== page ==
The main producers of pine nuts are China, North Korea, Russia, Pakistan and Afghanistan; in the Mediterranean region, the main producing countries are Italy, Turkey, Spain and Portugal. Global production of pine nuts fluctuates significantly, as pine trees produce a good harvest every 3-5 years. For the period 2014/15-2018/19, China was initially considered the main producing country. 1 Looking back at the 2019/2020 season 12 , North Korea managed to narrowly top the list of producing countries on average over the five years, but China remains the main exporter. 12

Growing in the garden or as a potted plant:

Pine trees are not winter hardy, but can tolerate short-term frosts of -10 to -15 °C. Therefore, growing them in pots is preferable to growing them outdoors in the garden. The trees reproduce via seeds that are inside the pine cones. These are planted (cracked or peeled and placed) in a pot, covered lightly with soil and left to germinate in a warm (approx. 20 °C), shady place with sufficient moisture. After 2-4 weeks, a seedling will form. As soon as the seedling has formed, the plant should be placed in a bright place and watered regularly. Strong drafts or temperature fluctuations and vibrations will damage the plant. In summer, the tree needs a warm location (approx. 20 °C), while in winter it prefers a cool, bright place (approx. 10 °C). After 5 years, the plant is ready to be placed outside in a sunny and wind-protected spot. 6 However, you have to wait much longer to harvest the pine nuts (see next chapter).

Cultivation - Harvest:

Pine nuts come almost exclusively from natural forests. They are rarely grown for nut production on a commercial plantation. This is because pine trees need between 10 and 40 years to bear nuts. Although there are no costs for cultivation, the labor costs are particularly high because collecting the cones and processing them is very labor-intensive. 1

Harvesting is done by hand or by special commercial vehicles. The cones are collected when they are still closed. Drying in the sun or in a drying machine heats up the cones and the scales open, causing the pine nuts to loosen and fall out of the cone. The pine nuts are separated from the cones by sieving. Before peeling, the pine nuts are soaked in water in the shell to increase elasticity and prevent the kernels from breaking. The kernels are peeled by mechanical friction or impact on a hard surface in special machines. The pine nuts are then dried and polished and separated according to size, integrity and color so that they can be packaged and sold. 1

Possibility of confusion:

The 'cedar kernels' offered in the trade are the kernels of the Siberian stone pine ( Pinus sibirica ) - and not of the cedar ( Cedrus ; both are pine trees). The so-called 'cedar nuts' are rounder 5 and a little thicker than the nuts of the pine or Mediterranean pine ( Pinus pinea ), which are known as pine nuts. You will find more information about this in the next chapter.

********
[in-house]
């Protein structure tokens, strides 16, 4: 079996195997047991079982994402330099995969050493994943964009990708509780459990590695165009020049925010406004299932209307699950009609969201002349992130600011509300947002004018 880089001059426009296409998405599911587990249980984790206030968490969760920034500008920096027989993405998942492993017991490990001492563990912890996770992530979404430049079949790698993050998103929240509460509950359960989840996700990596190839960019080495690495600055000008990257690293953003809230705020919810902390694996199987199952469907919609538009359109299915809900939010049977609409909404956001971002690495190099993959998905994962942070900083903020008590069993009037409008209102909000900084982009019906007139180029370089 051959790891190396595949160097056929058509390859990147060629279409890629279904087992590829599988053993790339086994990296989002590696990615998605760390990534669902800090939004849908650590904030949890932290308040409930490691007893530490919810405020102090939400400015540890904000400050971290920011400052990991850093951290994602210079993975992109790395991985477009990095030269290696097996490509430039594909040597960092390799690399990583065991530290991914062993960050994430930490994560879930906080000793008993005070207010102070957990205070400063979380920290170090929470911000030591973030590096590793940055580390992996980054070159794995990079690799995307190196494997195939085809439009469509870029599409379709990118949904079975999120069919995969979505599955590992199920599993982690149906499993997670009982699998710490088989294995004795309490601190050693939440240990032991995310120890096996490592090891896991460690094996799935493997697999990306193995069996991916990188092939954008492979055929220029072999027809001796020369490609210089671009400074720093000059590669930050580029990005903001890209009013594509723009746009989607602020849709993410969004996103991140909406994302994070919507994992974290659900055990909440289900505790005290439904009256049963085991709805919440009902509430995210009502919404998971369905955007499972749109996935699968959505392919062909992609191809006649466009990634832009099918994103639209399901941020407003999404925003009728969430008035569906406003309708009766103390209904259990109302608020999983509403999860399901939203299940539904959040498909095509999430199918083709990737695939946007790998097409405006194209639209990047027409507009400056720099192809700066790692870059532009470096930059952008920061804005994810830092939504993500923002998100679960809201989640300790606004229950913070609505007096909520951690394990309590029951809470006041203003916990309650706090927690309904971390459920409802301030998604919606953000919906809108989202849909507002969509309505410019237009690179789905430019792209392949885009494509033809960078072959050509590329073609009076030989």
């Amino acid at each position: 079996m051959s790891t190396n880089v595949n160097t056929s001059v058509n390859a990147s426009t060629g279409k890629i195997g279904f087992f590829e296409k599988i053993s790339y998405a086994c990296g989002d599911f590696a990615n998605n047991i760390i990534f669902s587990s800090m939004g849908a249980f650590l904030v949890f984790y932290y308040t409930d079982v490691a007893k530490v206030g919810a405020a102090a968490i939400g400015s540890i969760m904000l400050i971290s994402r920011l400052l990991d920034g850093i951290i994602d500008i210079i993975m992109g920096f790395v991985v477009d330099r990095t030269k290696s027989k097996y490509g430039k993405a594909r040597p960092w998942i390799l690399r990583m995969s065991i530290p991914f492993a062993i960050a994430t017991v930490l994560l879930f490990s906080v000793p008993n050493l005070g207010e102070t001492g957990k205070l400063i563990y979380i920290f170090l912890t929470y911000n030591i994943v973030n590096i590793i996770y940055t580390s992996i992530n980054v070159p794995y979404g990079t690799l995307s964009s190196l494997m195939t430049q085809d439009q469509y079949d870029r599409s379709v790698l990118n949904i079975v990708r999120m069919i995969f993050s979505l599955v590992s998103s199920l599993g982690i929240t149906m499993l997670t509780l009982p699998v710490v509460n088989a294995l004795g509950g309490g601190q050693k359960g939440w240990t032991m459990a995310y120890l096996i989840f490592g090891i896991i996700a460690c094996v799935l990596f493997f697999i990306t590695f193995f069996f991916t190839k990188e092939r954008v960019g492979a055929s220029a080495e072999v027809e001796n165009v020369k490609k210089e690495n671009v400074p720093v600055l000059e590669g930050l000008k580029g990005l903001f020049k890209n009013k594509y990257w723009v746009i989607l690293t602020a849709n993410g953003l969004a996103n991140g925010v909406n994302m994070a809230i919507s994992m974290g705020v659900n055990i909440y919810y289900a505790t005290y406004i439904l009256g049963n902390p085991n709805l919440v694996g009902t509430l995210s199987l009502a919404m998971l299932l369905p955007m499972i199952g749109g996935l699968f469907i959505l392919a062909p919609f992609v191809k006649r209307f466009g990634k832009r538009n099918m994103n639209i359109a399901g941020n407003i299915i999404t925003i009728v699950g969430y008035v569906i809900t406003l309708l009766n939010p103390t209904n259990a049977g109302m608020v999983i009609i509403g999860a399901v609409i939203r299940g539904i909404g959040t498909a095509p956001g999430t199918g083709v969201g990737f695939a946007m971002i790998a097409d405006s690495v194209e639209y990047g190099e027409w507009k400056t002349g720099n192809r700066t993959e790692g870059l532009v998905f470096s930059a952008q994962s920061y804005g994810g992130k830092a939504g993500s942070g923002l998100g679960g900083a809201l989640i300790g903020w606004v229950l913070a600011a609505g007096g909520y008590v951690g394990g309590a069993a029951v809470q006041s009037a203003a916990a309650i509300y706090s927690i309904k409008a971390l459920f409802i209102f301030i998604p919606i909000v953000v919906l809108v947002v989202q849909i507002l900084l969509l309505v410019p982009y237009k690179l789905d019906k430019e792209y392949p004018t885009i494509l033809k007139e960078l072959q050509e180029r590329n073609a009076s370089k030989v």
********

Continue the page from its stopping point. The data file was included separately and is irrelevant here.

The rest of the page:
Other possible sources of confusion: There can be confusion between the Siberian stone pine ( Pinus sibirica ) and the Swiss stone pine or Swiss stone pine / Swiss stone pine / Swiss stone pine ( Pinus cembra ). Firstly, the two tree species look similar and secondly, the taxonomy of pines is a scientific point of discussion. 11 Some authors consider the Siberian stone pine to be a subspecies or variety of the Swiss stone pine ( Pinus cembra ssp./var. sibirica or even Pinus cembra sibirica ). However, the Swiss stone pine or Swiss stone pine is not native to Siberia, but to the Alps and Carpathians. Their seeds are also edible, but the European 'cedar kernels' are not used commercially on a large scale. 12 However, the wood and the Swiss stone pine oil or Swiss stone pine oil made from it are used. You rarely see the spelling Zierbel(kiefer).

General information:

The term pine nuts refers to the edible seeds (kernels) of certain pine species (genus Pinus ). They are obtained from pine cones. Only a small number of the pines that produce edible kernels for humans are commercially important. The kernels of Pinus koraiensis (Korean pine), Pinus sibirica (Siberian pine), Pinus pinea (stone pine) and Pinus gerardiana (Chilgoza pine) are among the most commonly consumed. 8,12

Because the different types of pine are difficult for laypeople to tell apart, 12 all kernels are generally listed under 'pine nuts' in the trade. Only the kernels of the Siberian stone pine ( Pinus sibirica ) are sold in German-speaking countries as cedar nuts or cedar kernels. In English, you rarely read the specifications cedar kernels, cedar nut kernels or Siberian pine nut kernels.

Alternative names:

Pine nuts are known as Zirbelnüsse, Pignolen or Pignolien (Austrian), among others. The incorrect spelling is Pinien Kerne. In other languages they are called: pignolias, pine nuts, pine kernels (English); pinoli or pignoli (Italian); pignongs (French) and piñones (Spanish).

For Pinus gerardiana , which occurs in the Himalayan region (Pakistan, Afghanistan, India), the name "Gerard Pine" or "Chilgoza Pine" is common. 7

In common parlance, a distinction is rarely made between pine cones ( Pinus ) and fir cones ( Abies ), but they belong to different botanical plant genera.

Keywords for use:

The oil pressed from the kernels is used in the cosmetics industry as a massage oil and in soap production. 1

Literature - Sources: